With nearly 2,000 employees and more than $300 million in annual revenues, SRA doesn't want to be too big
SRA International Inc. looks like most other systems integrators in the federal market: SRA is profitable, it is considering making acquisitions and it's offering solutions for e-government.
But unlike most of its competitors, SRA — with nearly 2,000 employees and more than $300 million in annual revenues — doesn't want to be too big.
"Many of our competitors are uncomfortable in that environment," said Renny DiPentima, president of SRA's consulting and systems integration unit. "We are very comfortable there. We are big enough to address their problems but also small enough to bring them to the president of the company."
About 95 percent of SRA's business is in government. Although SRA started out 23 years ago doing special studies, it switched its focus to full life-cycle systems planning, development and integration in the mid-1980s.
The company is a prime contractor on such large vehicles as the National Institutes of Health's Chief Information Officers Solutions and Partners II and the General Services Administration's Millennia and Millennia Lite contracts. Although its business is growing at a rate of about 20 percent a year, DiPentima said SRA wants to remain at a size where it is agile enough to respond quickly to customers and to pursue large governmentwide contracts.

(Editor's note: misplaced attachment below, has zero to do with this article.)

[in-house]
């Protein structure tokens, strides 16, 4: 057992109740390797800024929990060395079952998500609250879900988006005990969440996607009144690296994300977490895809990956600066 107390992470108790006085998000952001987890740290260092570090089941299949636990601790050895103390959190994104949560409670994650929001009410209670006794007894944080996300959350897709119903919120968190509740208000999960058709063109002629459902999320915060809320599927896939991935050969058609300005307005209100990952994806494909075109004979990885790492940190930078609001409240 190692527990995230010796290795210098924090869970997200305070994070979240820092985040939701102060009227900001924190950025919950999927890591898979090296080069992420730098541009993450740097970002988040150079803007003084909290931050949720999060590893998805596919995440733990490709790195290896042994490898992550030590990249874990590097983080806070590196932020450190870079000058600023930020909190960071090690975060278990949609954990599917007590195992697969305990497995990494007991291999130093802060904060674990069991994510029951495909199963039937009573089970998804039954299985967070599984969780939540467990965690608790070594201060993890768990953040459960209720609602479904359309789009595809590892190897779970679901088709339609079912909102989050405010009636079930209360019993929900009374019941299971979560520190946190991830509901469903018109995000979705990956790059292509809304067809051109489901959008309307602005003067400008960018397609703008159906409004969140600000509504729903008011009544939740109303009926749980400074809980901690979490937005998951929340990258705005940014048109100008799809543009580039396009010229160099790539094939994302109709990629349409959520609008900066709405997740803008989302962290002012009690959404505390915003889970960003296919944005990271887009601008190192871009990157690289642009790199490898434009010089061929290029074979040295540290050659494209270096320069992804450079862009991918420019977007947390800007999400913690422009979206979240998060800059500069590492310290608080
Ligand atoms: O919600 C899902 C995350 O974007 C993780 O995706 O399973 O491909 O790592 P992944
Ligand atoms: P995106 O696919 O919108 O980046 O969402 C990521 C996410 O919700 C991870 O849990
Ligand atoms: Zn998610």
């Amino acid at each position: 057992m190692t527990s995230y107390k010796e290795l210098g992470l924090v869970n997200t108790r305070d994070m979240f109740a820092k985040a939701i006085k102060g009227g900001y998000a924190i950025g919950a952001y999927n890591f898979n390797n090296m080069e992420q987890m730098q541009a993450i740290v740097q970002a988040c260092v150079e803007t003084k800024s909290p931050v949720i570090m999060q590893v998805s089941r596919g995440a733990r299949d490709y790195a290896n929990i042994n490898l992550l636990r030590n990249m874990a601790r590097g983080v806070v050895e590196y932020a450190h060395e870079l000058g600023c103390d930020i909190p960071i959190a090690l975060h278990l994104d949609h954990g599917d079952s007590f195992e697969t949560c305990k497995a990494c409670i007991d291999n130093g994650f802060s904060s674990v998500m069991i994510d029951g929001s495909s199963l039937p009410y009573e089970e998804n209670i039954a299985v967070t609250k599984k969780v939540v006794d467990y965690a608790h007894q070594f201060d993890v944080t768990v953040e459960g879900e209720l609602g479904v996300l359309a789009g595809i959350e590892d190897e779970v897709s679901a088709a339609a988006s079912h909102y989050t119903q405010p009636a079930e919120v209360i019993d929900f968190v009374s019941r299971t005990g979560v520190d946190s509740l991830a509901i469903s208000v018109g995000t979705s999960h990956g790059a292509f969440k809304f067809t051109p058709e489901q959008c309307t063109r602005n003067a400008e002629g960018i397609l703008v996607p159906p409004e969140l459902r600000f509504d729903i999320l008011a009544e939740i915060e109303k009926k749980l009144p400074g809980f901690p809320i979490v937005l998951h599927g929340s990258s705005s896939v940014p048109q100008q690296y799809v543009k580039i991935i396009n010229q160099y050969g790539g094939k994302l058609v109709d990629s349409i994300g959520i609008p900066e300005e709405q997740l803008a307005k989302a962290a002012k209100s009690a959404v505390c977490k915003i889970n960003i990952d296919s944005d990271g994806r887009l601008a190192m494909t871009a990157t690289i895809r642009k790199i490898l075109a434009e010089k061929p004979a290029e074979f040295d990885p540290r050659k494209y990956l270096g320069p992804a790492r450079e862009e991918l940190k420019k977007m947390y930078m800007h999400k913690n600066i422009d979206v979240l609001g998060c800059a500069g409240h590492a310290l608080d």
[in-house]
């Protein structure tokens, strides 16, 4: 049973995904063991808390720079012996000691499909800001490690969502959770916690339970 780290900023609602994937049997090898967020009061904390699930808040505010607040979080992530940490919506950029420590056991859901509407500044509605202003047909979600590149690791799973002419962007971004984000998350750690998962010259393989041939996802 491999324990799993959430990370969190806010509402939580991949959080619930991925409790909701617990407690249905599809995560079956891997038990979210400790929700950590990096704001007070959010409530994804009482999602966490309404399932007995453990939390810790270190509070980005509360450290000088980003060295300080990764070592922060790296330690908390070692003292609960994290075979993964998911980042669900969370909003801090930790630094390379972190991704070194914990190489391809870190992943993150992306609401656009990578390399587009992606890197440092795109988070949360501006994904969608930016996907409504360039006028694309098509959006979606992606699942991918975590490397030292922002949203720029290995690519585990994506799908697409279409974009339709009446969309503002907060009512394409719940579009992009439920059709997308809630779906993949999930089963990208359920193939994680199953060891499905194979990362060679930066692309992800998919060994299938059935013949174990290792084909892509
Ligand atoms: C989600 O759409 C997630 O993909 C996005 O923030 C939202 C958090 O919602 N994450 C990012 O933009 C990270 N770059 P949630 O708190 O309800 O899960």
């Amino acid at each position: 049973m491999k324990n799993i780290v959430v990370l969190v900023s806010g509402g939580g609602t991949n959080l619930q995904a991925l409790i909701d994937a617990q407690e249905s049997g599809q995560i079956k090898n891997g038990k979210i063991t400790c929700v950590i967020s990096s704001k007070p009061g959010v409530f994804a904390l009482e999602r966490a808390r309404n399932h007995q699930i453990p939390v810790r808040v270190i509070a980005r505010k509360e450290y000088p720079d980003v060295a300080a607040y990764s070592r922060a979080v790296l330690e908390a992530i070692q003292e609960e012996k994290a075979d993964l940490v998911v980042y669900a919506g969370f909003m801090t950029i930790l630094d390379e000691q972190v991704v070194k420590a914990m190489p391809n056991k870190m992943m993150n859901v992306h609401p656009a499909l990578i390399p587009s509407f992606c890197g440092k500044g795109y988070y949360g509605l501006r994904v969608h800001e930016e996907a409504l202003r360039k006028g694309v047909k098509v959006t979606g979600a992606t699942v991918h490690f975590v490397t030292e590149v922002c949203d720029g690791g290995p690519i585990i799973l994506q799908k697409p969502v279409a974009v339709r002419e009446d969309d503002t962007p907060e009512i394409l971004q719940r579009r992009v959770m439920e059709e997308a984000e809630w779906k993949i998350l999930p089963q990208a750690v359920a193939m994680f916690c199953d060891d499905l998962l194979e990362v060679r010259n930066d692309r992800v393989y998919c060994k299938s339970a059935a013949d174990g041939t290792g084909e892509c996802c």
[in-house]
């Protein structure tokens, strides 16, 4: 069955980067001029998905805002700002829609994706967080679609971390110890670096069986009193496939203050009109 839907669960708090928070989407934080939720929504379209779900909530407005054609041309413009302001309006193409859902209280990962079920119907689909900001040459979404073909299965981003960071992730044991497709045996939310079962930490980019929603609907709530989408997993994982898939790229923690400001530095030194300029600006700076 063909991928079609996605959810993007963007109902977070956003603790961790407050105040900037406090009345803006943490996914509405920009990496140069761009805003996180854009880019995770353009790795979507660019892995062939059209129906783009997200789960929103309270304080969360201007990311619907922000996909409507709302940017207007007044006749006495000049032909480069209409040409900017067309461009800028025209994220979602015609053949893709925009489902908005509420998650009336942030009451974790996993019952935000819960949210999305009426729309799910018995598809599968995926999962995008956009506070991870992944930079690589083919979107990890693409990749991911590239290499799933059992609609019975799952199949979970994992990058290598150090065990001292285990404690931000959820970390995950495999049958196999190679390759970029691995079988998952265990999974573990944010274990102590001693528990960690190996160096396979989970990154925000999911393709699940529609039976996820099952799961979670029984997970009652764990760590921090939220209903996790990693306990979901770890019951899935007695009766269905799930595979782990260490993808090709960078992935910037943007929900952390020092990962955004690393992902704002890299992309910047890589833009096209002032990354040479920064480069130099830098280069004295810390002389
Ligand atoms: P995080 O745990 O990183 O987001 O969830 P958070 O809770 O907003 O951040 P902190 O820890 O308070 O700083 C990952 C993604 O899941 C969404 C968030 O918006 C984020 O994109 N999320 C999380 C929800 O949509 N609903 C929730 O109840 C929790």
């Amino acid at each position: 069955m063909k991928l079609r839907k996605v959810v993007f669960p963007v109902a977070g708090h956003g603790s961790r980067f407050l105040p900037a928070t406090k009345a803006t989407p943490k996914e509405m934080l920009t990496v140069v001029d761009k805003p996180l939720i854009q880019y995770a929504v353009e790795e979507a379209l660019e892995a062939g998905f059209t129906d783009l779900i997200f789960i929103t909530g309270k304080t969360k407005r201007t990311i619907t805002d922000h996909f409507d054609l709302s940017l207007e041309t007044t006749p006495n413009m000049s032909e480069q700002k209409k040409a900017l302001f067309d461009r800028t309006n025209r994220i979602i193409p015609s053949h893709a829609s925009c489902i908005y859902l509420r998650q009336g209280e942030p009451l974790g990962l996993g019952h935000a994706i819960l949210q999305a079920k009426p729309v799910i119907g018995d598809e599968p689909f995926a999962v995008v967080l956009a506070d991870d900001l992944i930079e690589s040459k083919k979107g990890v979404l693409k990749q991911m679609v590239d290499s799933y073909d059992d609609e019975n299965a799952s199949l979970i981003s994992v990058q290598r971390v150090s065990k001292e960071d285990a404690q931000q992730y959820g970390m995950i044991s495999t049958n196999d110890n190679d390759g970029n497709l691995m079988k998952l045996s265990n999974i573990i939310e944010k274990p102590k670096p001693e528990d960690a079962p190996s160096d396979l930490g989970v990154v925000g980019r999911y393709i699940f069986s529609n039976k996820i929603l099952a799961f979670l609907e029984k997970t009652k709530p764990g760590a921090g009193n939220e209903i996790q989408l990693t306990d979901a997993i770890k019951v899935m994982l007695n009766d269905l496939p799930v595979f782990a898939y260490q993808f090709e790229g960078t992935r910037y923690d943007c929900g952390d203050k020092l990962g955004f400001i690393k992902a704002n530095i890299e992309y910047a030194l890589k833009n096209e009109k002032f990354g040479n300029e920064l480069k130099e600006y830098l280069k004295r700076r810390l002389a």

Even with that growth, SRA does not aspire to be a public company, DiPentima said. "We would go public when it is to our best advantage to raise money and use it for a wise investment," he said. "Right now, we have our own sources of capital."
Despite its plans to stay private, SRA acts like a public firm. It produces annual reports and updates its share price for investors and employees. However, remaining private enables SRA to manage its plans with a longer perspective and avoid the "hula-hoop, CB-radio mentality," DiPentima said.
SRA doesn't follow every IT fad as a potential business, but looks for the ones with long-term possibilities, such as bioinformatics, he said.
As it considers at least two potential acquisitions, the company is likely to enhance its government intelligence, defense IT or health business offerings. SRA would buy companies in the $5 million to $35 million range, DiPentima said. In the past, SRA has grown mostly internally, with only a small acquisition about five years ago, he said.
"We don't do acquisitions for revenue or as part of some sort of roll-up strategy," he said. "We are looking for companies that have a customer base we don't have now or who complement our strategy and culture."
SRA's consulting and systems integration unit brings together government and commercial work, including mail systems, financial services and enterprise systems management.
The other 5 percent to 10 percent of the company is a new ventures division that incubates ideas that SRA could spin off into new companies, primarily in the commercial sector. With the commercial sector slowing down, government is probably the strongest part of SRA's business, DiPentima said.
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